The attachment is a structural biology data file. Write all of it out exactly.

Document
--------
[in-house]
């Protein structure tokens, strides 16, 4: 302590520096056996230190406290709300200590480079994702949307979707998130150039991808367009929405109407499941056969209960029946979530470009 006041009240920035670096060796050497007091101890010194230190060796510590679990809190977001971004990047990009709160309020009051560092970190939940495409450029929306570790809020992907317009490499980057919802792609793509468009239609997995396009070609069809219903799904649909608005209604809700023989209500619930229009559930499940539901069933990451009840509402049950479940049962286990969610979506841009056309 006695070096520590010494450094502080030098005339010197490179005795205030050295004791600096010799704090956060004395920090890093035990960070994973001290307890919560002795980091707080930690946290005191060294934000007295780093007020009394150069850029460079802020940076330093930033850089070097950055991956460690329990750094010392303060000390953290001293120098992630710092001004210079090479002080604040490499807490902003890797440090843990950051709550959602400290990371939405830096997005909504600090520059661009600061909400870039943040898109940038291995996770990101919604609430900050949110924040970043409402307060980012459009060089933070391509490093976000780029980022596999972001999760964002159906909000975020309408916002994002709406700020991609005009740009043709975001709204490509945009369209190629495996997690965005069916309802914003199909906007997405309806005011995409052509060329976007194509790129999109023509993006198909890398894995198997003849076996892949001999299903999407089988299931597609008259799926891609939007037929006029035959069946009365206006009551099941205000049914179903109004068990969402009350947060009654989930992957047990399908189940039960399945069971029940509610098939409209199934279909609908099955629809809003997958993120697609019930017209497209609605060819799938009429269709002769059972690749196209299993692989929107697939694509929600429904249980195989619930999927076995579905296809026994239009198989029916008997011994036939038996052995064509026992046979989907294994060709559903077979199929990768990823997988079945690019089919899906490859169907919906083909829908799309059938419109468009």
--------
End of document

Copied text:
[in-house]
């Protein structure tokens, strides 16, 4: 302590520096056996230190406290709300200590480079994702949307979707998130150039991808367009929405109407499941056969209960029946979530470009 006041009240920035670096060796050497007091101890010194230190060796510590679990809190977001971004990047990009709160309020009051560092970190939940495409450029929306570790809020992907317009490499980057919802792609793509468009239609997995396009070609069809219903799904649909608005209604809700023989209500619930229009559930499940539901069933990451009840509402049950479940049962286990969610979506841009056309 006695070096520590010494450094502080030098005339010197490179005795205030050295004791600096010799704090956060004395920090890093035990960070994973001290307890919560002795980091707080930690946290005191060294934000007295780093007020009394150069850029460079802020940076330093930033850089070097950055991956460690329990750094010392303060000390953290001293120098992630710092001004210079090479002080604040490499807490902003890797440090843990950051709550959602400290990371939405830096997005909504600090520059661009600061909400870039943040898109940038291995996770990101919604609430900050949110924040970043409402307060980012459009060089933070391509490093976000780029980022596999972001999760964002159906909000975020309408916002994002709406700020991609005009740009043709975001709204490509945009369209190629495996997690965005069916309802914003199909906007997405309806005011995409052509060329976007194509790129999109023509993006198909890398894995198997003849076996892949001999299903999407089988299931597609008259799926891609939007037929006029035959069946009365206006009551099941205000049914179903109004068990969402009350947060009654989930992957047990399908189940039960399945069971029940509610098939409209199934279909609908099955629809809003997958993120697609019930017209497209609605060819799938009429269709002769059972690749196209299993692989929107697939694509929600429904249980195989619930999927076995579905296809026994239009198989029916008997011994036939038996052995064509026992046979989907294994060709559903077979199929990768990823997988079945690019089919899906490859169907919906083909829908799309059938419109468009």